In the US, where I teach, mental health problems are rife. In Nigeria, poverty is common but there’s no hopelessness. Why?

Nigeria, like most African nations, has been taught and dictated to since its independence, largely seen by the rest of the world as a receptacle for ideas rather than a generator of them. But is there something the world could learn from us? During the past few weeks in Nigeria, I’ve interviewed some 40 strangers whose lives, like those of most people in the country, were mired in want and suffering. Everywhere, people ambled about sweating, their skins wearing gradations of deprivation. Everywhere you turned there was a conspicuous lack of opportunities. Beggars walked about naked or in rags, bearing their ailments as banners to request help. Even those who were fully clothed – many looking flamboyant – seemed to be in urgent need of help, aching to achieve a certain dream.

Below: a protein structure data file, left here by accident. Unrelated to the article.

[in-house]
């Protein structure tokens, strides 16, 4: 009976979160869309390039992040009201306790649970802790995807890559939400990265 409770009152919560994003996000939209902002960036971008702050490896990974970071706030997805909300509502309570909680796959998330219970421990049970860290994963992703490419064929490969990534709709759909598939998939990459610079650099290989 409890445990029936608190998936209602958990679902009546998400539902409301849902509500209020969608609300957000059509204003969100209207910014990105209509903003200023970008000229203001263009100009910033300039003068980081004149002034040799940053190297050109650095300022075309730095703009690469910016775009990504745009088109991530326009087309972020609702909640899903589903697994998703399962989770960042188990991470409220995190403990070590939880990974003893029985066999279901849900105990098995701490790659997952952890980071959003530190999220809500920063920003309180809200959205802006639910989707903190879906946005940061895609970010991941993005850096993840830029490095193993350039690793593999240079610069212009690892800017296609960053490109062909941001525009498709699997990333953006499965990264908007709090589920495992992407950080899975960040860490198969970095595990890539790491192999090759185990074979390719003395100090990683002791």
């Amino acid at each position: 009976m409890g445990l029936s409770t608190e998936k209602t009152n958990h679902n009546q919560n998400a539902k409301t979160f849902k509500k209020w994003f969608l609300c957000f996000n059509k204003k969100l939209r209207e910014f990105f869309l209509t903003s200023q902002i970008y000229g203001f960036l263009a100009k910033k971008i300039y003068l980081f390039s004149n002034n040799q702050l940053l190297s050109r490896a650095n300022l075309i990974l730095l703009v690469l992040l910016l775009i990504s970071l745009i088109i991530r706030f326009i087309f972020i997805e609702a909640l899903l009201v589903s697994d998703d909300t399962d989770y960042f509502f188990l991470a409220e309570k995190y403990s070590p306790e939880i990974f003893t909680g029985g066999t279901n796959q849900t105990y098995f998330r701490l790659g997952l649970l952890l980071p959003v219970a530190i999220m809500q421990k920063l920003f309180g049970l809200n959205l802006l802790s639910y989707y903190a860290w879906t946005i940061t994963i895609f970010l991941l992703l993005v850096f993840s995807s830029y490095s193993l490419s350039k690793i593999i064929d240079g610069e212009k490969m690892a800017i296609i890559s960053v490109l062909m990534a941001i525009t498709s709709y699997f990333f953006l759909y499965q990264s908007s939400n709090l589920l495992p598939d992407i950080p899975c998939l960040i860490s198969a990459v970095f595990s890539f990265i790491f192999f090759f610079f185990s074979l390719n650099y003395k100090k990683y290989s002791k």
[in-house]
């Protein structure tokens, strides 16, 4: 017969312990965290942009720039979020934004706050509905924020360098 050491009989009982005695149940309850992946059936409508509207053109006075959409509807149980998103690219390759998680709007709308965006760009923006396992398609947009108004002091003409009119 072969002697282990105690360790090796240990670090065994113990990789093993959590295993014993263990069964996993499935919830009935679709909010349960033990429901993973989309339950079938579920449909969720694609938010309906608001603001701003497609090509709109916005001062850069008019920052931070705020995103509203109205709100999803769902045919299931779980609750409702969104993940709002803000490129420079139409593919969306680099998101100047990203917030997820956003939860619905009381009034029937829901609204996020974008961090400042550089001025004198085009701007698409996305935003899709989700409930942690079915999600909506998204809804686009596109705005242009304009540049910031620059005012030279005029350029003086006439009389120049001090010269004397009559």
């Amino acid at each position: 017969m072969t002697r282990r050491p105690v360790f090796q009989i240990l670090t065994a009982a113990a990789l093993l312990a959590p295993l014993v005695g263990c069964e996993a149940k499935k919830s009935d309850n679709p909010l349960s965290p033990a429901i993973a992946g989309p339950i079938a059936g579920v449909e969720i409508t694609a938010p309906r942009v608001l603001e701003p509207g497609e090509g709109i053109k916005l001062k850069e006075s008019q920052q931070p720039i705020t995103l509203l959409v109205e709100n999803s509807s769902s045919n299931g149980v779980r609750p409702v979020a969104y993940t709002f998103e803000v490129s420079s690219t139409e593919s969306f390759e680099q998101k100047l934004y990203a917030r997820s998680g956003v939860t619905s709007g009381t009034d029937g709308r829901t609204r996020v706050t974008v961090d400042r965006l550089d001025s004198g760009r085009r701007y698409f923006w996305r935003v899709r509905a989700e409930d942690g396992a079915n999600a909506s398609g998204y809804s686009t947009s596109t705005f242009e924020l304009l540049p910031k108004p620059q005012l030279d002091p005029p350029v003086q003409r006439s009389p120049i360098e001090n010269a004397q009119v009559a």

He argued: 'If you lived in a world with no suffering, it will be an abnormality. That would make anyone miserable.'

Related: Focusing on schoolgirl abductions distorts the view of life in Nigeria | Chitra Nagarajan

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Mental health is a level of psychological well-being, or an absence of a mental disorder; it is the "psychological state of someone who is functioning at a satisfactory level of emotional and behavioral adjustment".

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